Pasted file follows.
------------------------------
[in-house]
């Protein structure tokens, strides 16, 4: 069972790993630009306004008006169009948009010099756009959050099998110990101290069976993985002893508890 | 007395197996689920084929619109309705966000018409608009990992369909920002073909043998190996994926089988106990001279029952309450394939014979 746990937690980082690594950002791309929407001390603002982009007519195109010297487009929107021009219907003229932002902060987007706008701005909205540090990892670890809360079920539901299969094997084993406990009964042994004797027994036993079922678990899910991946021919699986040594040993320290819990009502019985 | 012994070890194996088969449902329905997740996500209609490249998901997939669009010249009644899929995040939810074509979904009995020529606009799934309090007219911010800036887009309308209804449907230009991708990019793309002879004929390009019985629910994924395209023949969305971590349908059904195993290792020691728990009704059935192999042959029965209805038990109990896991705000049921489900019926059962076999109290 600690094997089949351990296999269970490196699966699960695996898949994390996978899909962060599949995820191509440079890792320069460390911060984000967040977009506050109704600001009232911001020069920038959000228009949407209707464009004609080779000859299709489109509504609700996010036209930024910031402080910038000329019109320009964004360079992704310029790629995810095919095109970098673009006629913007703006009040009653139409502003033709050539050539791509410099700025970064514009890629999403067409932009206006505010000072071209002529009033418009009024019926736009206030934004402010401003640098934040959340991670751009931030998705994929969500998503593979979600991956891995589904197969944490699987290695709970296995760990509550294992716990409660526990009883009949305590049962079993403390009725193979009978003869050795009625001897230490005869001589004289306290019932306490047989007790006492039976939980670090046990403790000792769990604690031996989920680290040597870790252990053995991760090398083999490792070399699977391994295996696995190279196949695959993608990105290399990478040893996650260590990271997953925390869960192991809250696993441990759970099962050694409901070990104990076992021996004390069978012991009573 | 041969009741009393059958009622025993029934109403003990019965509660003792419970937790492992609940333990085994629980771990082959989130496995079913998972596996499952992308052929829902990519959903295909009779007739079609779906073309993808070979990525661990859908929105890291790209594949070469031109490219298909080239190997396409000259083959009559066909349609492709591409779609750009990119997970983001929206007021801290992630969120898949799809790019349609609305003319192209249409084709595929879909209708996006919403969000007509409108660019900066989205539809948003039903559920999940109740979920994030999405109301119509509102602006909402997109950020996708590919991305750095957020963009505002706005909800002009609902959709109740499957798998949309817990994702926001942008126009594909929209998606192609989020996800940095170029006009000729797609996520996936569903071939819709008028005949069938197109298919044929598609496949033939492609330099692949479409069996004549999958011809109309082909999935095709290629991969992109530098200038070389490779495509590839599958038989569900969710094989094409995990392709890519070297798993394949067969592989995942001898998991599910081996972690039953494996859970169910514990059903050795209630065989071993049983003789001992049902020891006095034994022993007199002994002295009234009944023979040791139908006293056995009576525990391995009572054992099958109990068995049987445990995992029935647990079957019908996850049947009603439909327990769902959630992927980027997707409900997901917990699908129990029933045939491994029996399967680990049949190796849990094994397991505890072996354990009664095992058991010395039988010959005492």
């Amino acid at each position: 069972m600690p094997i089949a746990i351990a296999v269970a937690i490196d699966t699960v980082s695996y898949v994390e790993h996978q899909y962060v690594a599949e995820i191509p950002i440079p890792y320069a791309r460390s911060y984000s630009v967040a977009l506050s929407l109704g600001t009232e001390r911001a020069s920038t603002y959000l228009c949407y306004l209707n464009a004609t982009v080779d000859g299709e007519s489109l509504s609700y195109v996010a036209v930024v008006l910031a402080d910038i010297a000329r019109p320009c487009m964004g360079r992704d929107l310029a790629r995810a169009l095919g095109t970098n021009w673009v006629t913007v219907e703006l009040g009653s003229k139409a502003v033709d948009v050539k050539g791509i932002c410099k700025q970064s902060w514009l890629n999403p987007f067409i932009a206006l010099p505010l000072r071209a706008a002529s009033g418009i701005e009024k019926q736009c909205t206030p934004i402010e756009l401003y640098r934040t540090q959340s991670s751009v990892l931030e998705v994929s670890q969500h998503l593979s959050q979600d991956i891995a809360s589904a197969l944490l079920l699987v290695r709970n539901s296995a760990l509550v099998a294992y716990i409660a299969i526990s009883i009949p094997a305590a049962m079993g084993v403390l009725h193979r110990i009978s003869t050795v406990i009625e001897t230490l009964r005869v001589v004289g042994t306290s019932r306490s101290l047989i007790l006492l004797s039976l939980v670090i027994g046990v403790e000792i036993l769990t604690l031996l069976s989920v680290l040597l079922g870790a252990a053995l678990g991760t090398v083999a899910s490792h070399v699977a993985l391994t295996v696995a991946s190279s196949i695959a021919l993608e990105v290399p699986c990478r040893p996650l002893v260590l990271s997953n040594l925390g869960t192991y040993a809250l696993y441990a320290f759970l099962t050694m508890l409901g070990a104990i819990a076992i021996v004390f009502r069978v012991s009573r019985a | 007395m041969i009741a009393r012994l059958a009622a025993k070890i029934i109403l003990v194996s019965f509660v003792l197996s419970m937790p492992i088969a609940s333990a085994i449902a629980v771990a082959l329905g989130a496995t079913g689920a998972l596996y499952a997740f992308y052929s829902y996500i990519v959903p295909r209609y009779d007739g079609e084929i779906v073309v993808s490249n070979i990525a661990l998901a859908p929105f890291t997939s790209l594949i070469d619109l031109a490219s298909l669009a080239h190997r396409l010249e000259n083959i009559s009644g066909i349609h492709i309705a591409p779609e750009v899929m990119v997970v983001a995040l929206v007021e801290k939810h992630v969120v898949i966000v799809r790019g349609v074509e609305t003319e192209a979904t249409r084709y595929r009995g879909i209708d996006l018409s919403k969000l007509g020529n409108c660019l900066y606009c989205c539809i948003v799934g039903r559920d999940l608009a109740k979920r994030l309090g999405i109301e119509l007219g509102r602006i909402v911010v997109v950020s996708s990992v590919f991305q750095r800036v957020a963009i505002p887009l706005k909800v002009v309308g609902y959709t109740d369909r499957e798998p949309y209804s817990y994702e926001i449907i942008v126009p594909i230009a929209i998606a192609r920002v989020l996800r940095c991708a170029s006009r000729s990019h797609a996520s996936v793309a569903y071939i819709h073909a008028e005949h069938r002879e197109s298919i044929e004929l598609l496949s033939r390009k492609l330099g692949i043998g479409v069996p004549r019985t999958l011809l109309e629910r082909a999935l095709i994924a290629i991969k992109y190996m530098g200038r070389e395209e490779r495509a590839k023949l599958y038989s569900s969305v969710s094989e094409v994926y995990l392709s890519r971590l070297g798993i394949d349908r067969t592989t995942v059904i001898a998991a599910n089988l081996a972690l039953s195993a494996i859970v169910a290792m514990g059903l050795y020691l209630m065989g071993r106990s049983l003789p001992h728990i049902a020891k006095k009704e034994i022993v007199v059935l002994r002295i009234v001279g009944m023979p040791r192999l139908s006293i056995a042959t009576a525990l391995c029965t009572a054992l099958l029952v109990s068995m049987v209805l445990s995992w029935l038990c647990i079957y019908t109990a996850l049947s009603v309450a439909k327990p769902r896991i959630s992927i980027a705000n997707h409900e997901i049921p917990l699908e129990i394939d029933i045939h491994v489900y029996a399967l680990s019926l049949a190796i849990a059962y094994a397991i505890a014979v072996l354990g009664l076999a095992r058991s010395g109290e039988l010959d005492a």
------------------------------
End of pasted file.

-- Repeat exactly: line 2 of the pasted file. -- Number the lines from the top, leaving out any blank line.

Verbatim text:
């Protein structure tokens, strides 16, 4: 069972790993630009306004008006169009948009010099756009959050099998110990101290069976993985002893508890 | 007395197996689920084929619109309705966000018409608009990992369909920002073909043998190996994926089988106990001279029952309450394939014979 746990937690980082690594950002791309929407001390603002982009007519195109010297487009929107021009219907003229932002902060987007706008701005909205540090990892670890809360079920539901299969094997084993406990009964042994004797027994036993079922678990899910991946021919699986040594040993320290819990009502019985 | 012994070890194996088969449902329905997740996500209609490249998901997939669009010249009644899929995040939810074509979904009995020529606009799934309090007219911010800036887009309308209804449907230009991708990019793309002879004929390009019985629910994924395209023949969305971590349908059904195993290792020691728990009704059935192999042959029965209805038990109990896991705000049921489900019926059962076999109290 600690094997089949351990296999269970490196699966699960695996898949994390996978899909962060599949995820191509440079890792320069460390911060984000967040977009506050109704600001009232911001020069920038959000228009949407209707464009004609080779000859299709489109509504609700996010036209930024910031402080910038000329019109320009964004360079992704310029790629995810095919095109970098673009006629913007703006009040009653139409502003033709050539050539791509410099700025970064514009890629999403067409932009206006505010000072071209002529009033418009009024019926736009206030934004402010401003640098934040959340991670751009931030998705994929969500998503593979979600991956891995589904197969944490699987290695709970296995760990509550294992716990409660526990009883009949305590049962079993403390009725193979009978003869050795009625001897230490005869001589004289306290019932306490047989007790006492039976939980670090046990403790000792769990604690031996989920680290040597870790252990053995991760090398083999490792070399699977391994295996696995190279196949695959993608990105290399990478040893996650260590990271997953925390869960192991809250696993441990759970099962050694409901070990104990076992021996004390069978012991009573 | 041969009741009393059958009622025993029934109403003990019965509660003792419970937790492992609940333990085994629980771990082959989130496995079913998972596996499952992308052929829902990519959903295909009779007739079609779906073309993808070979990525661990859908929105890291790209594949070469031109490219298909080239190997396409000259083959009559066909349609492709591409779609750009990119997970983001929206007021801290992630969120898949799809790019349609609305003319192209249409084709595929879909209708996006919403969000007509409108660019900066989205539809948003039903559920999940109740979920994030999405109301119509509102602006909402997109950020996708590919991305750095957020963009505002706005909800002009609902959709109740499957798998949309817990994702926001942008126009594909929209998606192609989020996800940095170029006009000729797609996520996936569903071939819709008028005949069938197109298919044929598609496949033939492609330099692949479409069996004549999958011809109309082909999935095709290629991969992109530098200038070389490779495509590839599958038989569900969710094989094409995990392709890519070297798993394949067969592989995942001898998991599910081996972690039953494996859970169910514990059903050795209630065989071993049983003789001992049902020891006095034994022993007199002994002295009234009944023979040791139908006293056995009576525990391995009572054992099958109990068995049987445990995992029935647990079957019908996850049947009603439909327990769902959630992927980027997707409900997901917990699908129990029933045939491994029996399967680990049949190796849990094994397991505890072996354990009664095992058991010395039988010959005492």